When I feel wobbly or impatient or overwhelmed, or any way, really, I know and trust that I will feel best when I simply begin by attending to the shape of my morning, which means reading at least one poem before I do anything else. No phones. No early appointments. No rushing. Having done so, I can count on my appetite and imagination to move me forward in a constructive way. After a few poems—I’m reading Jenny George’s remarkable debut collection, The Dream of Reason—I almost always feel like writing, and when I’m doing that, I feel most myself, regardless of what appears on the page or in the rest of my day. Any of us can choose this, even if all we have is 15 minutes of our own.

A Way to Work

I’m super excited to bring all of this spring energy to Works in Progress, my online boot camp for poets who want to finish (and perhaps publish) their poems. We begin Friday and you can participate from anywhere in the world, as long as you access to the internet. I’ve crafted this workshop (we will work!) as a slow but steady process that will yield you the satisfaction of having made some things you can feel proud of by the beginning of May. For real. You can still join us and I hope you will. 

You can find out more information, and register on the brand new Poetry Forge website.

Holly Wren Spaulding reading a book about John Cage.

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For Relief of the Body and Reconstruction of the Mind

Deep Winter is my favorite time of year to read and write. To sleep more.  To sift through the notes and drafts of the year that just ended. To birth new things and give them time to unfold. Dig into big projects.

 

 

The above passage is from one of my favorite poems, “Planetarium,” by Adrienne Rich. Isn’t it powerful?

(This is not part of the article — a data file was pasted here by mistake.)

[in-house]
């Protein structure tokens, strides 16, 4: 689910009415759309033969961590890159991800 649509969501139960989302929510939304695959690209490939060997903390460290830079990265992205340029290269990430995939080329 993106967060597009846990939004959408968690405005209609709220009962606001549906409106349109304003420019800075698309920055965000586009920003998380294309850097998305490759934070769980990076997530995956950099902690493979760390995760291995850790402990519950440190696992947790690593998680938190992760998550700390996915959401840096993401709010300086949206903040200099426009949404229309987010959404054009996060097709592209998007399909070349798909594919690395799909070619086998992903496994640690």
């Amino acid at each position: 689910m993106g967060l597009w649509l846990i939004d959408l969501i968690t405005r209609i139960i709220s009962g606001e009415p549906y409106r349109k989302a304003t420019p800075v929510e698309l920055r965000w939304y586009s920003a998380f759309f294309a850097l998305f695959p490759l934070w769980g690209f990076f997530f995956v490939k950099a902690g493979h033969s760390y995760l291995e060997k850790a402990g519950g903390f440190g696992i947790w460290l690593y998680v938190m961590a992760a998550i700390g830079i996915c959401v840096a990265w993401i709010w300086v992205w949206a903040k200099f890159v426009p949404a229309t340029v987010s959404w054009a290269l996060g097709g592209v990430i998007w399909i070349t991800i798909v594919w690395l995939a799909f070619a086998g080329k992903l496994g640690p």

*

Maybe you are here in this life for the some of the same reasons I am here: To pay attention. To feel it all. To work with language to communicate and connect.

 

To “translate pulsations / into images for relief of the body / and reconstruction of the mind.”

 

To be a writer who does more than talk about their desire to get the words down, and then get them right.

 

To make things that move into the world, find readers or friends, and spur them to feel and see and wonder about things that you have felt and seen and wondered about.

 

This is an incomplete set of reasons to live, to write. Just the ones that occur to me now as the sun rises after a snowstorm and I realize I have a sliver of time in which to compose this letter to you. What is within us, must be drawn forth from the body and given form. Poetry is a process. In some ways it’s very concrete. I believe anyone can do it and receive the benefit of the experience. In other ways, it’s esoteric and hard to explain. To do it well can take more years of effort than most will be willing to give to the cause.

 

Some of us will give everything to it, though.

 

Is it alchemy? Magic? A form of channeling? Divination? Intuition? Is it as simple as saying what happened? Of recording the facts? Of taking notice. For me, it’s all of the above. Once we’ve acquired some of the basic tools, we have the power. A great and gratifying power.

 

A word after a word

after a word is power.

(Margaret Atwood)

 

Poetry is only one way to move through the world, and to make sense of it—and if not sense, than at least an account of the sensation—but it is a way. For millennia, humans have practiced this art form, and its value and resonance remains, even in this era of faster, flashier, and more immediate forms of expression. The best poetry defies our appetite for speed. It cuts through the noise: it is a signal. It can moves us to new thoughts, feelings, actions. It can be a way of life and by that I don’t just mean that we can write poems as part of what we do and are while alive. I mean that I can be a person on whom nothing is lost. I can cultivate this way of looking, sensing, recording, thinking, feeling, being, and in doing so, bring more presence to my experience of being alive.